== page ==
Have you recently left a job that was the biggest threat to your mental health (or are you leaving soon)?

You are definitely not alone — bullying, favoritism, verbal abuse, and malicious gossiping are still very common; I’ve been there myself.

To recover from a toxic workplace, you first need to identify and acknowledge that your work environment was toxic to your wellbeing, and that it wasn’t your fault.

Then, you want to prioritize your mental health (for example, with therapy), find a job you do love, and never let your previous workplace interfere with your plans for the future.

Keep reading to find out what are the warning signs of a toxic workplace, and what you can do to recover.

Signs of a toxic workplace

Sometimes it’s obvious your work environment is unhealthy; other times, not so much.

The very first step is to acknowledge that you are (or have been) in a job that isn’t right for you. It’s not always easy, so you must pay attention to these warning signs.

This list isn’t exhaustive by any means, but it will give you a general idea. If you have been in a toxic workplace, you’ll probably recognize some of these warning signs.

  • High staff turnover. Although in some jobs and career staff turnover would be high regardless, this isn’t the case for most jobs. Somehow people have accepted this idea that work sucks and there’s nothing we can do about it, but the truth is that it is possible to have a job you love. If the company struggles to keep their employees, that may indicate that the workplace easily leads to extreme stress or burnout, and that’s not normal.
  • Gossiping. Gossip is bad for mental health — your own, and everybody else’s — and I encourage you to avoid it as much as you can, and avoid those who gossip non-stop. It’s true that people can gossip anywhere, however in a toxic environment (such as a toxic workplace) that seems to be much more likely, or even “the norm”. This is because a toxic job creates a lot of anxiety, which makes people stressed and insecure, which makes them gossip.
  • Poor communication. Usually, working in a smaller team is better. It doesn’t just increase productivity — it also increases the chances of job satisfaction, motivation, and happiness at the workplace. This is also my experience, and the experience of many people I’ve met. And if you look at the main reason why, it’s the fact that communication is so much easier in smaller teams. Conversely, a workplace that feels impersonal, one in which you can’t communicate, be heard, or express your thoughts, can make you feel frustrated and alienated.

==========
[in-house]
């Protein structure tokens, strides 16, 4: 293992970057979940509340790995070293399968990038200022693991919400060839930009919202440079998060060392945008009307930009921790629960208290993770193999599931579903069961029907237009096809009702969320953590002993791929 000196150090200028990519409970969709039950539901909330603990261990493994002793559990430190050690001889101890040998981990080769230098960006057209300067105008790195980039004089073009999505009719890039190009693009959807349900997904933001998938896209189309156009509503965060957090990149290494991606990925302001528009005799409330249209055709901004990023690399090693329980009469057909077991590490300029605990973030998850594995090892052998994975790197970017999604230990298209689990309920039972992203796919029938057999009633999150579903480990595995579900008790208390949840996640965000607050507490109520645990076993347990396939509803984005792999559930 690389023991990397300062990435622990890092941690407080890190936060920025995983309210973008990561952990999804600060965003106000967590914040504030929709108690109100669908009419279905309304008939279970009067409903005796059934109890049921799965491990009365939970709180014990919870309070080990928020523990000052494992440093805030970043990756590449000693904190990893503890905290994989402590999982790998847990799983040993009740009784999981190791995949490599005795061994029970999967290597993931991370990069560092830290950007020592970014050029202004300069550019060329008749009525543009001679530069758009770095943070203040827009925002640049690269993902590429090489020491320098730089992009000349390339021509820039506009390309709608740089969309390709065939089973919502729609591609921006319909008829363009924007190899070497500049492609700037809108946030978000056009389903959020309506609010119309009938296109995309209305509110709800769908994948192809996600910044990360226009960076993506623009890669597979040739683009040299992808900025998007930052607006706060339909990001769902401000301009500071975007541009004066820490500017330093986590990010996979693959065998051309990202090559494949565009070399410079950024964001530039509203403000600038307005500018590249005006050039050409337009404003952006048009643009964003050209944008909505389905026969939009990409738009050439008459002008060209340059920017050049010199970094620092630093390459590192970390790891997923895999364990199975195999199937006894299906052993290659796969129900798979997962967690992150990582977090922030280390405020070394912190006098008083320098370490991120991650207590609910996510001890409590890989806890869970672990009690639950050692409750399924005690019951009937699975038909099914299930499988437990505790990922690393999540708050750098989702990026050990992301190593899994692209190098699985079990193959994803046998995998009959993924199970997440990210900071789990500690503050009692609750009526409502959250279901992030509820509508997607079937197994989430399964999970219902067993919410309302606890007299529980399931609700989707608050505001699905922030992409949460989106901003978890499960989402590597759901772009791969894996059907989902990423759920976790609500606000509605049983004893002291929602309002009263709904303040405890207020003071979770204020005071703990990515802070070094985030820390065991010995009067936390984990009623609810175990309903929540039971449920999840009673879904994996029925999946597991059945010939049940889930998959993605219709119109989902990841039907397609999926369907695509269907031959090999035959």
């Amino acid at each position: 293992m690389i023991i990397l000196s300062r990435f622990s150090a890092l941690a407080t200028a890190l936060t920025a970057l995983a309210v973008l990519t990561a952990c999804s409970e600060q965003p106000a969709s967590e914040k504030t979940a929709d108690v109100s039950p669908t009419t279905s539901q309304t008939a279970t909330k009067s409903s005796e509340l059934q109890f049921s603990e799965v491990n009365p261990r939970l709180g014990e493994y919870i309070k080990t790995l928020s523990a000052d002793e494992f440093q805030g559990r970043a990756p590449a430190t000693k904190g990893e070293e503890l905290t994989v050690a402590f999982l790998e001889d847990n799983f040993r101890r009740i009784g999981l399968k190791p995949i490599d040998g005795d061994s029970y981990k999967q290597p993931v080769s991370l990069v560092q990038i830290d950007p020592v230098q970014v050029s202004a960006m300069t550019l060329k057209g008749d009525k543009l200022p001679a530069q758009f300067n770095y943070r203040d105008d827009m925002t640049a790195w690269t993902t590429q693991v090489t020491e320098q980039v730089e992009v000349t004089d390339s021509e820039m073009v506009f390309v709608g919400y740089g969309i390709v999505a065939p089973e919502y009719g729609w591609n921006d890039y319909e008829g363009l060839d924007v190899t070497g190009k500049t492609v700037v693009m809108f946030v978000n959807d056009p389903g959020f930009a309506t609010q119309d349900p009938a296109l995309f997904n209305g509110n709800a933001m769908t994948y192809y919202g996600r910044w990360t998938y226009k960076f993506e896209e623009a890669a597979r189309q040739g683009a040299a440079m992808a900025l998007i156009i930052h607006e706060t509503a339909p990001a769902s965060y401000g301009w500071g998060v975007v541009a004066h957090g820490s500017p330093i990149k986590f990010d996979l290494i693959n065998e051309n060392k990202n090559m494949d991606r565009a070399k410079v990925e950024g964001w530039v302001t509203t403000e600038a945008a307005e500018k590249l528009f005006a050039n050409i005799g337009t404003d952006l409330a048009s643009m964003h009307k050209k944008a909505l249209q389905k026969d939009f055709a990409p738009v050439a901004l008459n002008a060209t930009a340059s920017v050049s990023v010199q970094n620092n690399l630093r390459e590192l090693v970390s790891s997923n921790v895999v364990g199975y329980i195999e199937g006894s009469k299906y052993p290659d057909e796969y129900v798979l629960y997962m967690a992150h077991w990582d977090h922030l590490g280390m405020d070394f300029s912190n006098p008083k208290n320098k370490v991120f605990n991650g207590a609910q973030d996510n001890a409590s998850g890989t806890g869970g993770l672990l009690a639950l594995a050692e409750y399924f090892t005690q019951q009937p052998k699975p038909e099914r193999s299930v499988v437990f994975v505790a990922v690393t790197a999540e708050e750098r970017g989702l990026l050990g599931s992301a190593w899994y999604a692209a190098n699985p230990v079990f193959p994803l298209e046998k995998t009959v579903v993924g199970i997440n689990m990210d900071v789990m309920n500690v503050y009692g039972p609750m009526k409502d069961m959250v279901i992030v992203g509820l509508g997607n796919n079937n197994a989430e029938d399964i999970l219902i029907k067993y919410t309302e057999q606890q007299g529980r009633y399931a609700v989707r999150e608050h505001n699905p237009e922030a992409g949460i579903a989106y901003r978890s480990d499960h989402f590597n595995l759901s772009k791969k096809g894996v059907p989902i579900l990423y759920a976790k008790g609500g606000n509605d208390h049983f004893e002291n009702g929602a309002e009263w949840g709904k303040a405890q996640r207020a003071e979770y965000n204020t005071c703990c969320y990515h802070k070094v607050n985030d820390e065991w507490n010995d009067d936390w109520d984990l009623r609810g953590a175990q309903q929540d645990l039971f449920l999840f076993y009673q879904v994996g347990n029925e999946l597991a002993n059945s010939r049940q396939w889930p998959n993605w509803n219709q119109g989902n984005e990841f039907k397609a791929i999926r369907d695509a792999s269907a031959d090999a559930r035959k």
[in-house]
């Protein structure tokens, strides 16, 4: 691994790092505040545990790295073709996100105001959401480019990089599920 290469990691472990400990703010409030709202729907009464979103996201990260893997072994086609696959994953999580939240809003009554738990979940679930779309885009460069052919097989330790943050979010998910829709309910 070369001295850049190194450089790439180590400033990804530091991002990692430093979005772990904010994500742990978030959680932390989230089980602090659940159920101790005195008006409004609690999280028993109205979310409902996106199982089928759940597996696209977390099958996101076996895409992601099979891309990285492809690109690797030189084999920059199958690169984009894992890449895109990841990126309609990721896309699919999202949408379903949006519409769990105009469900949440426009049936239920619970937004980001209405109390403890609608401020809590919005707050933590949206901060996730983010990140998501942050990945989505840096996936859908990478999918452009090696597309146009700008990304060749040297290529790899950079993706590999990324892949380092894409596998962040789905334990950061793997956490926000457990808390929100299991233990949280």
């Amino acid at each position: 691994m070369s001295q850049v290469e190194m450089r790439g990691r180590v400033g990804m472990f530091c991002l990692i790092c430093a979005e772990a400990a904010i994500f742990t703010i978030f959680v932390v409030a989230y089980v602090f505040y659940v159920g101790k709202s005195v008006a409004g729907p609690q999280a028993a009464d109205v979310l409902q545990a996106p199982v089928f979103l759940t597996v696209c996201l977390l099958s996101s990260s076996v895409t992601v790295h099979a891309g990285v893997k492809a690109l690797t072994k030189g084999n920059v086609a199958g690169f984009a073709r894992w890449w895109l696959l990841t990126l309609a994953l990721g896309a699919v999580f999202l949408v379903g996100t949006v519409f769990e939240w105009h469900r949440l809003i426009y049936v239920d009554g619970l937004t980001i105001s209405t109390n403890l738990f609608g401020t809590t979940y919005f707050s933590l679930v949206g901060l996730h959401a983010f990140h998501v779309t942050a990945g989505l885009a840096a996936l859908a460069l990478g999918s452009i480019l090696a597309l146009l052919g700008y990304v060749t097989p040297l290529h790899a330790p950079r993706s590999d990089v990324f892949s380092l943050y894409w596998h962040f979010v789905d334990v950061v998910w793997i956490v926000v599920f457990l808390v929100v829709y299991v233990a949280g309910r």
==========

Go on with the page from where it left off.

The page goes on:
• Unrealistic expectations. Striving for excellence is one thing. Having to deal with a boss or colleagues whose expectations are simply absurd is another. And in the worst case scenario, this translates to a toxic work culture in which you have to become some sort of caffeinated workaholic (or control freak) to survive. Again, this is not normal, despite what you may have been told.
  • Favoritism. This is another potential warning sign you shouldn’t ignore. Obviously some of your colleagues will have unique skills or more experience, and that can lead to promotions, higher roles, or more responsibilities, and that’s okay. But favoritism itself is toxic and will almost always lead to tensions, animosity, and unhealthy rivalry in the workplace.
  • Bullying/abuse. I’ve already mentioned it’s not always easy to recognize a toxic workplace; and that some signs are subtle, and could be mistaken for something else (for instance, malicious gossip could be interpreted as “friendly jokes”). But with bullying and abuse, it’s usually pretty obvious, and if it does happen, even once, that’s a no-no and it clearly tells you that you are in a toxic work environment.
High staff turnover can be a sign

Your own warning signs

Each person reacts to a toxic environment differently, but here are some of the most common warning signs. If you have been in a toxic workplace for a while, you may…

  • Have trouble falling or staying asleep. Provided you have a good sleep routine, your sleep quality will usually tell you if there’s something you need to fix. This could be your health, for example, but in this case I’m referring to a job that interferes with your ability to relax and turn off your brain.
  • Experience anxiety, mood swings, or depression. Again, if your mood isn’t optimal, the list of possible causes is endless. But if you find that the longer you work somewhere, the worse your overall mental health, it can’t be a coincidence, right? And interestingly enough, some people find that when they have a toxic job, they tend to experience anxiety even on their days off, sometimes with greater intensity (as their body has accumulated stress during the workweek).
  • Constantly think about your job or colleagues. In my article about the signs someone is draining your energy I have mentioned that it is unhealthy to think about someone all the time (unless you’re in love, I guess). The same applies to your job, and if you find that you tend to overthink or dwell on it, especially when you’re not working, it could be a warning sign.
  • Notice your self-esteem has decreased. Whether we like it or not, our job affects our self-image (though obviously we need to be aware that what we do for a living is not our identity). A workplace that’s not for you, or one where people tend to undermine or undervalue you can drastically affect the way you see yourself and lead you to toxic thoughts such as the idea that you’re not enough.
  • Experience physical symptoms. When reacting to an environment we dislike, our subconscious mind will give us signs and hints. More often than not, these will actually be physical symptoms: stomach pains, dizziness, headaches, or, as we saw earlier, insomnia. So if you think you are or have been in a toxic workplace, listen to your body as well as your gut feelings.
  • Feel drained or have brain fog. When there is a potential threat or problem in your life, that’s going to drain a lot of your mental energy — whether you are aware of it or not, and most of the time you’re not. As a result, it will be harder to concentrate on anything and you may even have brain fog. If it’s happened to you, see if it’s related to your previous or current job.